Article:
Voice/Vision Holocaust Survivor Oral History Archive

Eugene Feldman - July 15, 1991


An interview with Eugene Feldman, a Holocaust survivor, conducted by Dr. Sidney Bolkosky, Professor of History at the University of Michigan--Dearborn. Eugene Feldman was born in the late 1920s in Glinka, Poland. Situated in the Soviet zone of occupation after 1939, Glinka was under Soviet rule until 1941. Following the German invasion of the Soviet Union, Eugene and his family were sent to the nearby ghetto in Stolin. During an Aktion, Eugene, his father, stepmother, and cousin hid from the Germans, escaped from the ghetto and returned to Glinka. They left the village and hid in the countryside, following a band of partisans through White Russia (Belarus). After the war, Eugene went to Łódź, Poland and then on to a DP camp in Freimann, Germany. From there he immigrated to the United States.

  1. Introduction
  2. Introduction II
  3. Family
  4. Pre-War Life
  5. Relations with Non-Jews
  6. Education
  7. Relations with Non-Jews II
  8. Education II
  9. Religious Life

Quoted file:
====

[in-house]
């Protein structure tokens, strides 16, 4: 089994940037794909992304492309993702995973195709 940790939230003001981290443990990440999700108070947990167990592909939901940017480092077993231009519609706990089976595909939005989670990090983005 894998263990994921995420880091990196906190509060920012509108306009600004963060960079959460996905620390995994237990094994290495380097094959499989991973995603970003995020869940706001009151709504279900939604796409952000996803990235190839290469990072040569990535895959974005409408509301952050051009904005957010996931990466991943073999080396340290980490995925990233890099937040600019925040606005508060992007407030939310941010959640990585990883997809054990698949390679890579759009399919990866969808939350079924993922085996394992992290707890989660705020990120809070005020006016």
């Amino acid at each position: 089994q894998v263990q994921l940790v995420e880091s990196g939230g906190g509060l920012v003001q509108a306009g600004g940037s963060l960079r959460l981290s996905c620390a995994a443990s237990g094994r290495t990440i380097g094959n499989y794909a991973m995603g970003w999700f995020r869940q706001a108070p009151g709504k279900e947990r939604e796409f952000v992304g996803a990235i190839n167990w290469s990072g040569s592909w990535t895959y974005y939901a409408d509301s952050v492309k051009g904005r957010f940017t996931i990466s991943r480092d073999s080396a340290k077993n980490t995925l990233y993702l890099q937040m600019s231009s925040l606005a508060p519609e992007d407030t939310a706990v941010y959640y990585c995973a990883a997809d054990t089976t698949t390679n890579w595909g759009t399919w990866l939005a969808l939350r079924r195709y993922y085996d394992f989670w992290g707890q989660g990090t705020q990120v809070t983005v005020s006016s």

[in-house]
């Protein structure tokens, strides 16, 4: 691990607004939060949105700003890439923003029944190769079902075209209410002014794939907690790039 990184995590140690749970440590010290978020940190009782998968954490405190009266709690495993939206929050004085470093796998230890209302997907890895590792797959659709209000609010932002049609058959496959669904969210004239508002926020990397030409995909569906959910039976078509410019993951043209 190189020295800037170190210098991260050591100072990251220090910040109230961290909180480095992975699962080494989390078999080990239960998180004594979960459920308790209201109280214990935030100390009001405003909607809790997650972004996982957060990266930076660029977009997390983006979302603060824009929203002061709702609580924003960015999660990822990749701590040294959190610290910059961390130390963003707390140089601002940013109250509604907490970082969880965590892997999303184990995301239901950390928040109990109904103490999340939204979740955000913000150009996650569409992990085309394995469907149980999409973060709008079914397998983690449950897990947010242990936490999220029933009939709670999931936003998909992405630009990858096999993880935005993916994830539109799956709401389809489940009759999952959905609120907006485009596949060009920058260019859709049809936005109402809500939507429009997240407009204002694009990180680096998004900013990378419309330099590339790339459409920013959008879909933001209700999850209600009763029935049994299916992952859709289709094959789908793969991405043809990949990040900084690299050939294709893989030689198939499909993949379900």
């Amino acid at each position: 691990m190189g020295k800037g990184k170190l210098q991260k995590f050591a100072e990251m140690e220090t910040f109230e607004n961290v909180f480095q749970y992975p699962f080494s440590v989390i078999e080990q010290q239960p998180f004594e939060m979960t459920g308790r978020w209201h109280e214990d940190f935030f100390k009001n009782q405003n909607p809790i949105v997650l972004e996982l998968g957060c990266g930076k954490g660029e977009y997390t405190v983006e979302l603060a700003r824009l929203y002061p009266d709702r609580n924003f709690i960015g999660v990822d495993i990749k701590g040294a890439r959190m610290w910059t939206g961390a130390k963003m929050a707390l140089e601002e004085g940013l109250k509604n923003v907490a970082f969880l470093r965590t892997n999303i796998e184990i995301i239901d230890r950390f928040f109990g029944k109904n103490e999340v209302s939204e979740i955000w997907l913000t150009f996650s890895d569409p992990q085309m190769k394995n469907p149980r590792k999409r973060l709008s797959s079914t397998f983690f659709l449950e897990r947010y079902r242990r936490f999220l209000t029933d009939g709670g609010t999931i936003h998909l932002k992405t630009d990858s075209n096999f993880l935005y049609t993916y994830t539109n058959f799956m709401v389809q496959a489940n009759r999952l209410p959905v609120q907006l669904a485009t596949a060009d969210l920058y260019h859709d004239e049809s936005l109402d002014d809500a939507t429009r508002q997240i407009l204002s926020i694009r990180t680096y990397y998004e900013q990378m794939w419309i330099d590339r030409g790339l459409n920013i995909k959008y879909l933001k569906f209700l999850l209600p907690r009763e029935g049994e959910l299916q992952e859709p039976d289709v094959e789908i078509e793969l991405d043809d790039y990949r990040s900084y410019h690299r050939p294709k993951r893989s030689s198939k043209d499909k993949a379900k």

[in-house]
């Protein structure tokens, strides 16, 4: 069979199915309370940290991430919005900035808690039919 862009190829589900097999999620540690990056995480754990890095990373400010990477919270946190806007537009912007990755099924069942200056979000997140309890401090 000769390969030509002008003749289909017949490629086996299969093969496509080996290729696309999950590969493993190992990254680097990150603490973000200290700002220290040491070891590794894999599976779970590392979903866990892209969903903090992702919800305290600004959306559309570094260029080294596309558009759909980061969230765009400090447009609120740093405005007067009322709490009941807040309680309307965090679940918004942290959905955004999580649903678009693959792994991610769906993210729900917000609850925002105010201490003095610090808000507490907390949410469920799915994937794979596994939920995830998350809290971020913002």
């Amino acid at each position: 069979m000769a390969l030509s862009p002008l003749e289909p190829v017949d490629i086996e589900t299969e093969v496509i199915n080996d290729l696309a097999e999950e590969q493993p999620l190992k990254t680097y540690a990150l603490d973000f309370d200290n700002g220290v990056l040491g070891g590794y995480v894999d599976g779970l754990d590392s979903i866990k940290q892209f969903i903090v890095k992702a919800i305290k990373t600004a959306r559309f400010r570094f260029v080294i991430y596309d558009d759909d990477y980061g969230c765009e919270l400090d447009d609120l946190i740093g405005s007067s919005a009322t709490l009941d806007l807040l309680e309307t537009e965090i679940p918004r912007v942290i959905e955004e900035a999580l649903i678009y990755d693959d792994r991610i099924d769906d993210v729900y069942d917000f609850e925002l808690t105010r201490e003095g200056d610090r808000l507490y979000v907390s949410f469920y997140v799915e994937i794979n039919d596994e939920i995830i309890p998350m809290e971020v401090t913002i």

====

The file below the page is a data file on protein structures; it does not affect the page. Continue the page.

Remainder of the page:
10. Knowledge of Persecution
  11. Outbreak of War
  12. Soviet Annexation
  13. Life Under Soviets
  14. German Invasion
  15. Ghetto in Stolin
  16. Conditions in Ghetto
  17. Forced Labor
  18. Liquidation of Ghetto
  19. Hiding From Germans
  20. Hiding From Germans II
  21. Escape from Stolin
  22. Mother and Sisters
  23. Hiding
  24. Shelter
  25. Receiving Help
  26. Conditions in Hiding
  27. Partisans
  28. Attitude of Partisans
  29. Russian Soldiers
  30. Return to Poland
  31. Germany
  32. Rumors of the Camps
  33. Fate of Family
  34. Munich
  35. Life in Germany
  36. Immigration to America
  37. Talking about Experiences
  38. Drafted into U.S. Army
  39. Return to Germany
  40. Reminders
  41. Resentment
  42. Talking to Family

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